Defining warm edge in the commercial market

Homes and buildings have a profound impact on our natural environment, economy, health and productivity. According to the U.S. Green Building Council, Washington, D.C, buildings in the United States account for 25 percent of electricity consumption, 36 percent of energy use and 30 percent of greenhouse gas emissions-the primary contributor to climate change. 

These realities have resulted in more stringent energy regulations from state and federal government agencies, as well as the governing bodies in the fenestration industry.

For example, the National Fenestration Rating Council, Greenbelt, Md., has approved a mandate that will require insulating glass certification as a prerequisite for Energy Star labeling. The group is finishing the language for certification program approval and expects to have this completed by its next meeting July 28-31 in Chicago. This government-backed program forces many manufacturers who are not certifying their IG-about 30 percent to 40 percent of companies-to change their designs to include low-E coatings and true warm edge spacer technology to achieve the performance and durability necessary for certification.

Some state energy regulators, such as those in California, are setting deadlines for homes and buildings to become net zero, meaning they will produce as much energy as they consume.

Such regulations have inspired or forced architects and window manufacturers to re-examine the ways they design window and wall systems. Windows are getting much of this attention because they have such a large impact on energy loss in a building envelope. Many are embracing warm edge spacer technology as part of their design for improving the energy performance of buildings, but are they getting what they expect?

Defining warm edge
In fenestration terms, warm edge only means the spacer is warmer than traditional cold edge aluminum spacers. As long as it improves thermal performance, even a relatively small amount, it is considered warm edge.
Using this definition, stainless steel spacer systems qualify as warm edge, even though they are made entirely of metal. While stainless steel and other metal-based spacer systems can offer some improvement over traditional aluminum spacers in terms of condensation resistance and U-values, it's undeniable that all warm edge spacers are not created equally. Stainless is still 80 times more conductive than other true warm options.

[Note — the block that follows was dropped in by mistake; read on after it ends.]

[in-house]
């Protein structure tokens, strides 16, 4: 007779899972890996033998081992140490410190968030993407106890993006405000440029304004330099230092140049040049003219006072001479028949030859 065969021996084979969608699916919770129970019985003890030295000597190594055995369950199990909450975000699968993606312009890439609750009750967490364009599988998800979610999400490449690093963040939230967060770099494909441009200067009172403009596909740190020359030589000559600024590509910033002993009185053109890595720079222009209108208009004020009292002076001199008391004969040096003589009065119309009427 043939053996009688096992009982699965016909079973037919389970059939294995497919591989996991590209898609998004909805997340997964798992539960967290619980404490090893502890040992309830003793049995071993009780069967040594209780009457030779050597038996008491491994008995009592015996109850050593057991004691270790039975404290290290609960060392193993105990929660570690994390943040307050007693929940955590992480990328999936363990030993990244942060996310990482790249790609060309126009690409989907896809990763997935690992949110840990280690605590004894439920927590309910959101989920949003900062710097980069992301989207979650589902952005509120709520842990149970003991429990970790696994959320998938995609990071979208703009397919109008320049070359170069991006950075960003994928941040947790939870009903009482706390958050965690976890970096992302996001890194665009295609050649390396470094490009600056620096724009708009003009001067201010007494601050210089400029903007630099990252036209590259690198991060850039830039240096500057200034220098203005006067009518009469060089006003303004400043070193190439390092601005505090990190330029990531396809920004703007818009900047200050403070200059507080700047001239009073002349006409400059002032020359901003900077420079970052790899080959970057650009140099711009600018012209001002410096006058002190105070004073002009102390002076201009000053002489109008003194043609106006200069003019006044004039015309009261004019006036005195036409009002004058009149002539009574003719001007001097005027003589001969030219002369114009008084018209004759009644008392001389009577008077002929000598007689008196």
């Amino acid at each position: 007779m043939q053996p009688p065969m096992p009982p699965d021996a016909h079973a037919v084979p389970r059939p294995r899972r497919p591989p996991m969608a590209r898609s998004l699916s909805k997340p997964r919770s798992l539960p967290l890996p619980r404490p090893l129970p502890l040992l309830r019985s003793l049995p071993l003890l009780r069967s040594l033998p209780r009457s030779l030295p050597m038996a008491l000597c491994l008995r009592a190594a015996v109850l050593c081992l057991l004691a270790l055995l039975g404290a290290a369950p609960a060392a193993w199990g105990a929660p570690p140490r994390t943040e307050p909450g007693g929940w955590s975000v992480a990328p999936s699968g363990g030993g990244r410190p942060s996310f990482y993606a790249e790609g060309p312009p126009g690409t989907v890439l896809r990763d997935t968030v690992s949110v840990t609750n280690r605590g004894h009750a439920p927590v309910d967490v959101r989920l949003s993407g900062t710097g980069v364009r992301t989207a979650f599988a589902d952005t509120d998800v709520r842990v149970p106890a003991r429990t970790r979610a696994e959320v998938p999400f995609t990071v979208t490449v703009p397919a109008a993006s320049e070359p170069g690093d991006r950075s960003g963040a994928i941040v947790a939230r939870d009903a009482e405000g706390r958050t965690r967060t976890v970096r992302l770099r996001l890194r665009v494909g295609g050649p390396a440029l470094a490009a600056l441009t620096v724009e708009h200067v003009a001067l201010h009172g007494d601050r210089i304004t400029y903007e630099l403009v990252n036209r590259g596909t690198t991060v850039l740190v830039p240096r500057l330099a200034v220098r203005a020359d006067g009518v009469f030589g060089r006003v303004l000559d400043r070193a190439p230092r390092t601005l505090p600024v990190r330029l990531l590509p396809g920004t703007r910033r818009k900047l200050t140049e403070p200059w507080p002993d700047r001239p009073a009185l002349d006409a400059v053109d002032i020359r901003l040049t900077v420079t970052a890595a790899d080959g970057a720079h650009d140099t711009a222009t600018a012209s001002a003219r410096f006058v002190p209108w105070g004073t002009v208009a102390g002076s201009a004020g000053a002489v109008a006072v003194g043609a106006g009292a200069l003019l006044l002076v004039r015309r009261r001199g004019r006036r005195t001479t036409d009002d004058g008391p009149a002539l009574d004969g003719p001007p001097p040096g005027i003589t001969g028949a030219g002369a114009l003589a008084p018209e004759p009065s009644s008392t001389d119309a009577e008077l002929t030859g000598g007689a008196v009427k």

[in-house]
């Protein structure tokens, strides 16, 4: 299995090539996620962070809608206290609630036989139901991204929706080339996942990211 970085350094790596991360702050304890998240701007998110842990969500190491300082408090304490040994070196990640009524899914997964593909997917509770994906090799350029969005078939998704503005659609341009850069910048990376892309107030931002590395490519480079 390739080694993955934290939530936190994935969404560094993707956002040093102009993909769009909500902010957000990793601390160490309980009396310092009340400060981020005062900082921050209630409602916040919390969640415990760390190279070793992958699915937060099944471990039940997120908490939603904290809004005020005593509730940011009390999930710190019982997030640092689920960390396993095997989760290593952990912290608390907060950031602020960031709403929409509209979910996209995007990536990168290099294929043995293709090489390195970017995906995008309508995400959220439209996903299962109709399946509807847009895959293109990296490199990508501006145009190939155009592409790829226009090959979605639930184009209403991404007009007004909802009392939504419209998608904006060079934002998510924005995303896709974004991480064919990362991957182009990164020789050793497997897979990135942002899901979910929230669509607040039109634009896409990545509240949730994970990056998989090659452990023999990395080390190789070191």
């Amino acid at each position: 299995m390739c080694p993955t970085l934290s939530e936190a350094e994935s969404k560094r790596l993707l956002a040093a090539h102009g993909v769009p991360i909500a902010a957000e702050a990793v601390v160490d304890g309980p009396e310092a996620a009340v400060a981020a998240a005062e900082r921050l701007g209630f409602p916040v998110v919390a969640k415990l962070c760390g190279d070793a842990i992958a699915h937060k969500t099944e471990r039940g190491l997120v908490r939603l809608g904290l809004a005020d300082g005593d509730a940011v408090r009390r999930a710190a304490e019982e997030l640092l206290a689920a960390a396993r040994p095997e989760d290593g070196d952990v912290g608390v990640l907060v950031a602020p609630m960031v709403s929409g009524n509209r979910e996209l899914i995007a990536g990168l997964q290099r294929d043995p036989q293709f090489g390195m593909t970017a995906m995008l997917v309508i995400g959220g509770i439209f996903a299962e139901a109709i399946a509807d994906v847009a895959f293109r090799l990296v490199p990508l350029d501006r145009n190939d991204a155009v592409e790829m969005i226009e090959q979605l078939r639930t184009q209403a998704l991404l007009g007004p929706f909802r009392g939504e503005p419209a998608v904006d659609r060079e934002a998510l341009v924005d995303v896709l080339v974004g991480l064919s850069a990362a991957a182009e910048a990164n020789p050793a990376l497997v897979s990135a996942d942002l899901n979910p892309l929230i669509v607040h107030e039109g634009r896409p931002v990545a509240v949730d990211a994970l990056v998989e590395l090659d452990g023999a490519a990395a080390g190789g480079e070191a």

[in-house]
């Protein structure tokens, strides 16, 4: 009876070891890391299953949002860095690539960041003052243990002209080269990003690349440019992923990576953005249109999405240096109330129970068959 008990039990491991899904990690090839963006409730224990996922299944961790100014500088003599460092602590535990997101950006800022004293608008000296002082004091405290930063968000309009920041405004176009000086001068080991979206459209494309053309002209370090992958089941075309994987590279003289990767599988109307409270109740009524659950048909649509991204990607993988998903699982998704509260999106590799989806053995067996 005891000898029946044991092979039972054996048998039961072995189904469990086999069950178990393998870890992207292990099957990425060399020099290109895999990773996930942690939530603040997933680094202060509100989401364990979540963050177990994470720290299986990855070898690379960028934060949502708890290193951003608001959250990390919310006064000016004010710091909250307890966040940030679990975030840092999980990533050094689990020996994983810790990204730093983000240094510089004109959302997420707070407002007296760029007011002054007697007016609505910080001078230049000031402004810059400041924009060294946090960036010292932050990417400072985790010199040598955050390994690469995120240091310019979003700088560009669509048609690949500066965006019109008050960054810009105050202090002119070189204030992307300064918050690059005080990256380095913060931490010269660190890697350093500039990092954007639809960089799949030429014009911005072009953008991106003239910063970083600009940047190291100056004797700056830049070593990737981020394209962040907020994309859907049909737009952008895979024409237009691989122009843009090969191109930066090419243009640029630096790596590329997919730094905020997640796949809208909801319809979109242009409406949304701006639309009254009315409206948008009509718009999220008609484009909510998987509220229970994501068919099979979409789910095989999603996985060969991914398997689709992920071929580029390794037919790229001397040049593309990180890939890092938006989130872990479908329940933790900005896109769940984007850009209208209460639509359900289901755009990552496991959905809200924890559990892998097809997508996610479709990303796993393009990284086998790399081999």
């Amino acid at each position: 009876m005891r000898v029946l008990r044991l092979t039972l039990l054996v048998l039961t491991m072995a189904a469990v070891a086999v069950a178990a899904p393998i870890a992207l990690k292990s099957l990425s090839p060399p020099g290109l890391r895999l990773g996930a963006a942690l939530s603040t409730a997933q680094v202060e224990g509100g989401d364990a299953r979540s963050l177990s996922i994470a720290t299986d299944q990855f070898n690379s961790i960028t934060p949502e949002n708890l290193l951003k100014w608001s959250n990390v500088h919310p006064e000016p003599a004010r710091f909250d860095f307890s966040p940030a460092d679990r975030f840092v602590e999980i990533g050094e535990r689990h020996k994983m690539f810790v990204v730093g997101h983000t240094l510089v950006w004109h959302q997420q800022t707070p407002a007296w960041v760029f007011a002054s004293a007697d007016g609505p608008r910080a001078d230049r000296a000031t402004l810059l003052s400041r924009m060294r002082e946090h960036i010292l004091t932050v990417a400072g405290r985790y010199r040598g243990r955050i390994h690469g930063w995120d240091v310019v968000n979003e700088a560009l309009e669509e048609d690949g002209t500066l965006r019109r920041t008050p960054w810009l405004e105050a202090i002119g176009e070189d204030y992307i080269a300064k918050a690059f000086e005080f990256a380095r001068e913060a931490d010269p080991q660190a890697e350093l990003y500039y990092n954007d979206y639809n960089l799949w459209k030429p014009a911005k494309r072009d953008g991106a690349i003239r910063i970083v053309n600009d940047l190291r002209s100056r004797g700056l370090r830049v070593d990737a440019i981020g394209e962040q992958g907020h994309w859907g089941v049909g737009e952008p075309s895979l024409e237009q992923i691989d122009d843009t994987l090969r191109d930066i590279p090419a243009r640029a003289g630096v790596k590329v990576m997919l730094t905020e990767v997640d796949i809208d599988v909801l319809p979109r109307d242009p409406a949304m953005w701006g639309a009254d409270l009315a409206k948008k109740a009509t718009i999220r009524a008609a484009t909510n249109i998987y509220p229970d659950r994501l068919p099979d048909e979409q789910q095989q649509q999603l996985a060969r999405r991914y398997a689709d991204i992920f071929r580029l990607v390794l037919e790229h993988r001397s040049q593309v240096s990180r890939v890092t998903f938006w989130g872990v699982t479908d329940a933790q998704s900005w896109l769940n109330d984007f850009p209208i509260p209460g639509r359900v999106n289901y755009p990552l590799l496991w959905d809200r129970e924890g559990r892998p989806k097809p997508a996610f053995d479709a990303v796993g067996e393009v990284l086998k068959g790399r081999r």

By choosing true warm edge technology for commercial applications, your design can reap additional benefits that are not possible with metal-based spacer systems.

And then there's the myth: It has to be metal to be strong.
That's a simple one to debunk. Today's true warm edge spacers have the strength needed to support large commercial IGs, even curtain walls, in some of the most challenging climates. The strength, performance and durability of these systems have been proven in the field for many years.

Getting ahead, not just keeping up
In European markets, which have been entrenched in the green movement for some time, IG producers are anticipating even stricter environmental regulations in the near future. Many commercial IG manufacturers are experiencing heightened pressure to create even better performing window systems to meet new energy regulations, especially in the United Kingdom, Norway and Germany.

These looming regulations are forcing producers to take a hard look at their designs. Many conservative design professionals are adding more materials to create triple-pane IG with stainless steel spacers. This often helps to make the system more energy efficient. It might not be the wisest and most economical way to meet the new regulations.

Another more logical school of thought is to consider quality over quantity. Producers need to re-examine the components they put into their systems and consider responding to the regulations with dual-pane systems that incorporate high-performance glass coatings, gas filling and true warm edge technology. Many European companies meet the highest demands for performance and durability with this approach. It is obvious that simply adding more conductive material to increase energy savings is not the most effective or efficient solution.

The United States is catching up with Europe in terms of tightening energy regulations. The green movement is alive, well and lucrative to many in the fenestration industry. Many companies have jumped on the green wagon feet first and, by making a few simple claims and a few nice ads, they consider themselves to be environmental stewards. But can their claims be substantiated?

Regardless of the industry, no one wants to be accused of green washing, yet they want to be part of a greater good. Building products need to be energy efficient and sustainable to thrive in our industry. We need to be sure our products and processes will still work when environmental regulations become increasingly stringent.

Research has shown that the selection of the right warm edge and commercial facade materials can make a significant difference in reducing overall energy consumption of buildings.

Therefore, claims of warm edge are not enough. 
Making the right warm edge choice includes calculating the life cycle cost for their systems. Automation options for flexible, true warm spacer systems can dramatically improve efficiencies while offering the best available long-term sustainable performance.

Those who are truly interested in making a difference and staying ahead of the curve should put the right fenestration products and processes in place. This will position you for the more stringent energy requirements of tomorrow. The road to net zero energy buildings is short. Be proactive now.


The author is product manager for Edgetech I.G., Cambridge, Ohio,, 740/439/6412.